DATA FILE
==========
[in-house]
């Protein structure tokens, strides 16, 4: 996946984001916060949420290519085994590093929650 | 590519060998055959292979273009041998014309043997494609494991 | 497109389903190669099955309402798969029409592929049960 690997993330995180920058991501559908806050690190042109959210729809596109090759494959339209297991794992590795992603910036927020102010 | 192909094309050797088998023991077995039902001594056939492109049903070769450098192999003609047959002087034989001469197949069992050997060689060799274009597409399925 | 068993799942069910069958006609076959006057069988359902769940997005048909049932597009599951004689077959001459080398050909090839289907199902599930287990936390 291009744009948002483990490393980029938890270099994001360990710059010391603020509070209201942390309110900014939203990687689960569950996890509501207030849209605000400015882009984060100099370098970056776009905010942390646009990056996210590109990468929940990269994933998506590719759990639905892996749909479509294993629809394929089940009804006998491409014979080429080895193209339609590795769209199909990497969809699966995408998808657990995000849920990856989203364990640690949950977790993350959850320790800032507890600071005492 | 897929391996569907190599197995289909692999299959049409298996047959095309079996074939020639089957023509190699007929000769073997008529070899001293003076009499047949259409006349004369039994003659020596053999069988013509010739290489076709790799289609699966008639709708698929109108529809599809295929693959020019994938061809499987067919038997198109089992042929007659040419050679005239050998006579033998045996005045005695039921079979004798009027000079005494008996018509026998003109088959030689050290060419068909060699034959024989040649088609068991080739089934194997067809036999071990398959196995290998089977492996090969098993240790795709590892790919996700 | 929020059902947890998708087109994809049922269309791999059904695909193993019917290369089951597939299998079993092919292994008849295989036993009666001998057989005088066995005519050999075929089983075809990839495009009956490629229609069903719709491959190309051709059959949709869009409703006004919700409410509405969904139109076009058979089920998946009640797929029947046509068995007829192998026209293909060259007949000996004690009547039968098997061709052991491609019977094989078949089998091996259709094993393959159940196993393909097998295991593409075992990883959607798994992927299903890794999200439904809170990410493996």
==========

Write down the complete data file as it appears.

[in-house]
């Protein structure tokens, strides 16, 4: 996946984001916060949420290519085994590093929650 | 590519060998055959292979273009041998014309043997494609494991 | 497109389903190669099955309402798969029409592929049960 690997993330995180920058991501559908806050690190042109959210729809596109090759494959339209297991794992590795992603910036927020102010 | 192909094309050797088998023991077995039902001594056939492109049903070769450098192999003609047959002087034989001469197949069992050997060689060799274009597409399925 | 068993799942069910069958006609076959006057069988359902769940997005048909049932597009599951004689077959001459080398050909090839289907199902599930287990936390 291009744009948002483990490393980029938890270099994001360990710059010391603020509070209201942390309110900014939203990687689960569950996890509501207030849209605000400015882009984060100099370098970056776009905010942390646009990056996210590109990468929940990269994933998506590719759990639905892996749909479509294993629809394929089940009804006998491409014979080429080895193209339609590795769209199909990497969809699966995408998808657990995000849920990856989203364990640690949950977790993350959850320790800032507890600071005492 | 897929391996569907190599197995289909692999299959049409298996047959095309079996074939020639089957023509190699007929000769073997008529070899001293003076009499047949259409006349004369039994003659020596053999069988013509010739290489076709790799289609699966008639709708698929109108529809599809295929693959020019994938061809499987067919038997198109089992042929007659040419050679005239050998006579033998045996005045005695039921079979004798009027000079005494008996018509026998003109088959030689050290060419068909060699034959024989040649088609068991080739089934194997067809036999071990398959196995290998089977492996090969098993240790795709590892790919996700 | 929020059902947890998708087109994809049922269309791999059904695909193993019917290369089951597939299998079993092919292994008849295989036993009666001998057989005088066995005519050999075929089983075809990839495009009956490629229609069903719709491959190309051709059959949709869009409703006004919700409410509405969904139109076009058979089920998946009640797929029947046509068995007829192998026209293909060259007949000996004690009547039968098997061709052991491609019977094989078949089998091996259709094993393959159940196993393909097998295991593409075992990883959607798994992927299903890794999200439904809170990410493996």